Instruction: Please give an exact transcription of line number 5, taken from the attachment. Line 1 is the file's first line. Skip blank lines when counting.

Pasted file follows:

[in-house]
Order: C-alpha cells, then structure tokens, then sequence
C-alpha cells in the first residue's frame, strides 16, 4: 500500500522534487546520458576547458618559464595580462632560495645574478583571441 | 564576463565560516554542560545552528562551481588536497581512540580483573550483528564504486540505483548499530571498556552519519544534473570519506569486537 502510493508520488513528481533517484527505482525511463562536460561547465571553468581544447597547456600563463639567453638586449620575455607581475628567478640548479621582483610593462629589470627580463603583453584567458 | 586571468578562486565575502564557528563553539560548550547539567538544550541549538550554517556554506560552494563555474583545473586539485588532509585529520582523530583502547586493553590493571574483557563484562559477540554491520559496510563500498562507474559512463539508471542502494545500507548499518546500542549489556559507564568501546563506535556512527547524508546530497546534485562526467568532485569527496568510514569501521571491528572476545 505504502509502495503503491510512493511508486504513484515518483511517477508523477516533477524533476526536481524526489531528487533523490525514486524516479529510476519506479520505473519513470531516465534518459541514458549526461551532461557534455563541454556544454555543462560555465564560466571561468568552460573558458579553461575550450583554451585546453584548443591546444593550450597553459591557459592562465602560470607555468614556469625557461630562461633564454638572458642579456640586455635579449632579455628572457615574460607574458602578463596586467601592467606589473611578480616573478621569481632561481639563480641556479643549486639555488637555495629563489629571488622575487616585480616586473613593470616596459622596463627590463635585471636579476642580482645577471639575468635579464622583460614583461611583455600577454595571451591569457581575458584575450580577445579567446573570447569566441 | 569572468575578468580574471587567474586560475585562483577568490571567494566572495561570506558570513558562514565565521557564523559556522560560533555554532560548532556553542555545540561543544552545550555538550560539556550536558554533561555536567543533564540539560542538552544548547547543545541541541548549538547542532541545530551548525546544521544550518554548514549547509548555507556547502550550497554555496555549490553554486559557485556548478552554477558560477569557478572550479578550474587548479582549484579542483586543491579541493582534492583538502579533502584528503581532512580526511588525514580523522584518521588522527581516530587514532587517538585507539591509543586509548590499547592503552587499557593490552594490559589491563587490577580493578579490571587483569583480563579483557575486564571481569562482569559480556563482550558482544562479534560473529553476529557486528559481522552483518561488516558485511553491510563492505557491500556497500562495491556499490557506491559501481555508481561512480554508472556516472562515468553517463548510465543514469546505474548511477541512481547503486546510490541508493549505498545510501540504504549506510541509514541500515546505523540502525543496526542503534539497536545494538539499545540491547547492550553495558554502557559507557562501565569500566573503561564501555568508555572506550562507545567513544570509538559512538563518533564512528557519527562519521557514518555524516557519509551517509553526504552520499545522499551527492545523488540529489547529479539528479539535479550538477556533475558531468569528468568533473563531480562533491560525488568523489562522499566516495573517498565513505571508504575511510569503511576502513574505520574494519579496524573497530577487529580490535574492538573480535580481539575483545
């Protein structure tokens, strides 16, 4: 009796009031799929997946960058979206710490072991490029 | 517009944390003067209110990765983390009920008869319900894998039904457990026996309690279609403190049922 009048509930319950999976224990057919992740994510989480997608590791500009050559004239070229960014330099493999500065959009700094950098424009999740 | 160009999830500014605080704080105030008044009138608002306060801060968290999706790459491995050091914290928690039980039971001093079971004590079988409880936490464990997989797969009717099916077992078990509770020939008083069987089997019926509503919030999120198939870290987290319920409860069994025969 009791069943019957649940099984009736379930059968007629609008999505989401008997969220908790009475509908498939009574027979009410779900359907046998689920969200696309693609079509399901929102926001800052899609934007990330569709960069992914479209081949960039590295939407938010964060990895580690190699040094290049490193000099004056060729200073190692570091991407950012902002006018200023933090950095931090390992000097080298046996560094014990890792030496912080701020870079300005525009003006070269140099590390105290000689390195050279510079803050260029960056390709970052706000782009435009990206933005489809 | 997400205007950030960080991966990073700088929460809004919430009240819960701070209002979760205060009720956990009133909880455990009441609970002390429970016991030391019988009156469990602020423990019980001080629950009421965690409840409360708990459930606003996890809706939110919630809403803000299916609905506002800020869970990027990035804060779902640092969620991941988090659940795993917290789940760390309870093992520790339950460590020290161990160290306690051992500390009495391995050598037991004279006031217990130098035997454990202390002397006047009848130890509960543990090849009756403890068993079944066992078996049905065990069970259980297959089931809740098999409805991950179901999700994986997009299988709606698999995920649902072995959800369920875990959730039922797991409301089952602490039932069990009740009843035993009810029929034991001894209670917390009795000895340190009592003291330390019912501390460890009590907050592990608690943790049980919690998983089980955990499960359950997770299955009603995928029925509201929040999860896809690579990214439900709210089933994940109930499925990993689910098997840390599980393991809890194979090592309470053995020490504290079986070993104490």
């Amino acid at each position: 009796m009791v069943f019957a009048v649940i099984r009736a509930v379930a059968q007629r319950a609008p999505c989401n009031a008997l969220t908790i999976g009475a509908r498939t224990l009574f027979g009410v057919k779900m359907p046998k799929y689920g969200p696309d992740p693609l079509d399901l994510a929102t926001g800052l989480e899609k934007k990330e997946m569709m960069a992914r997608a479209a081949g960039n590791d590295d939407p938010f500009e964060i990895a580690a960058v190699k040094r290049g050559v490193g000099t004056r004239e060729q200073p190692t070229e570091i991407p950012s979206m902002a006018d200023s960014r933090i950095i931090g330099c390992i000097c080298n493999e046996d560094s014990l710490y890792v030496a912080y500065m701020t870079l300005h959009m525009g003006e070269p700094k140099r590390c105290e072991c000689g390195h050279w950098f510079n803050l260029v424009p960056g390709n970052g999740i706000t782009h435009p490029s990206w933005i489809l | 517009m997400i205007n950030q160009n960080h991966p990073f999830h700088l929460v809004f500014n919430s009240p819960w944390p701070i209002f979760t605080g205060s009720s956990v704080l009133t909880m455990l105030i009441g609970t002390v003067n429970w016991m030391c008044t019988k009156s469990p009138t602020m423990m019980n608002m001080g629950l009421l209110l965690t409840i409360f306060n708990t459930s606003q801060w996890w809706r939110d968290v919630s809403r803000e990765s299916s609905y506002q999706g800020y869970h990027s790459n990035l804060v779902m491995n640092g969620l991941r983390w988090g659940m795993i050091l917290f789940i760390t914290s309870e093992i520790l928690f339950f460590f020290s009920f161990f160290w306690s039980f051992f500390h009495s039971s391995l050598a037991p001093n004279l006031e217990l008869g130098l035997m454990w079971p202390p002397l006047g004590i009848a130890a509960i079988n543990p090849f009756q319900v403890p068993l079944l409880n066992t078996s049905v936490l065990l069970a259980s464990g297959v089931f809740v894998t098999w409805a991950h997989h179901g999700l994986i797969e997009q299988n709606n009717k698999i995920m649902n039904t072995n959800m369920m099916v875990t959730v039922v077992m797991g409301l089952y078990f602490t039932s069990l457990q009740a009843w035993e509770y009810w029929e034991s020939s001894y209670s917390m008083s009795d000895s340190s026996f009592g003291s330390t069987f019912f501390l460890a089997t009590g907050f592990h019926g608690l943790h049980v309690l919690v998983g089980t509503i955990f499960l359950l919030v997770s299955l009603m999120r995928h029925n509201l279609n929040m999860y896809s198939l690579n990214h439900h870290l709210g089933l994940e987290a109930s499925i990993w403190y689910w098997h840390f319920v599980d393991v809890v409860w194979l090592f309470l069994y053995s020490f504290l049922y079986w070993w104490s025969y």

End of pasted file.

């Amino acid at each position: 009796m009791v069943f019957a009048v649940i099984r009736a509930v379930a059968q007629r319950a609008p999505c989401n009031a008997l969220t908790i999976g009475a509908r498939t224990l009574f027979g009410v057919k779900m359907p046998k799929y689920g969200p696309d992740p693609l079509d399901l994510a929102t926001g800052l989480e899609k934007k990330e997946m569709m960069a992914r997608a479209a081949g960039n590791d590295d939407p938010f500009e964060i990895a580690a960058v190699k040094r290049g050559v490193g000099t004056r004239e060729q200073p190692t070229e570091i991407p950012s979206m902002a006018d200023s960014r933090i950095i931090g330099c390992i000097c080298n493999e046996d560094s014990l710490y890792v030496a912080y500065m701020t870079l300005h959009m525009g003006e070269p700094k140099r590390c105290e072991c000689g390195h050279w950098f510079n803050l260029v424009p960056g390709n970052g999740i706000t782009h435009p490029s990206w933005i489809l | 517009m997400i205007n950030q160009n960080h991966p990073f999830h700088l929460v809004f500014n919430s009240p819960w944390p701070i209002f979760t605080g205060s009720s956990v704080l009133t909880m455990l105030i009441g609970t002390v003067n429970w016991m030391c008044t019988k009156s469990p009138t602020m423990m019980n608002m001080g629950l009421l209110l965690t409840i409360f306060n708990t459930s606003q801060w996890w809706r939110d968290v919630s809403r803000e990765s299916s609905y506002q999706g800020y869970h990027s790459n990035l804060v779902m491995n640092g969620l991941r983390w988090g659940m795993i050091l917290f789940i760390t914290s309870e093992i520790l928690f339950f460590f020290s009920f161990f160290w306690s039980f051992f500390h009495s039971s391995l050598a037991p001093n004279l006031e217990l008869g130098l035997m454990w079971p202390p002397l006047g004590i009848a130890a509960i079988n543990p090849f009756q319900v403890p068993l079944l409880n066992t078996s049905v936490l065990l069970a259980s464990g297959v089931f809740v894998t098999w409805a991950h997989h179901g999700l994986i797969e997009q299988n709606n009717k698999i995920m649902n039904t072995n959800m369920m099916v875990t959730v039922v077992m797991g409301l089952y078990f602490t039932s069990l457990q009740a009843w035993e509770y009810w029929e034991s020939s001894y209670s917390m008083s009795d000895s340190s026996f009592g003291s330390t069987f019912f501390l460890a089997t009590g907050f592990h019926g608690l943790h049980v309690l919690v998983g089980t509503i955990f499960l359950l919030v997770s299955l009603m999120r995928h029925n509201l279609n929040m999860y896809s198939l690579n990214h439900h870290l709210g089933l994940e987290a109930s499925i990993w403190y689910w098997h840390f319920v599980d393991v809890v409860w194979l090592f309470l069994y053995s020490f504290l049922y079986w070993w104490s025969y």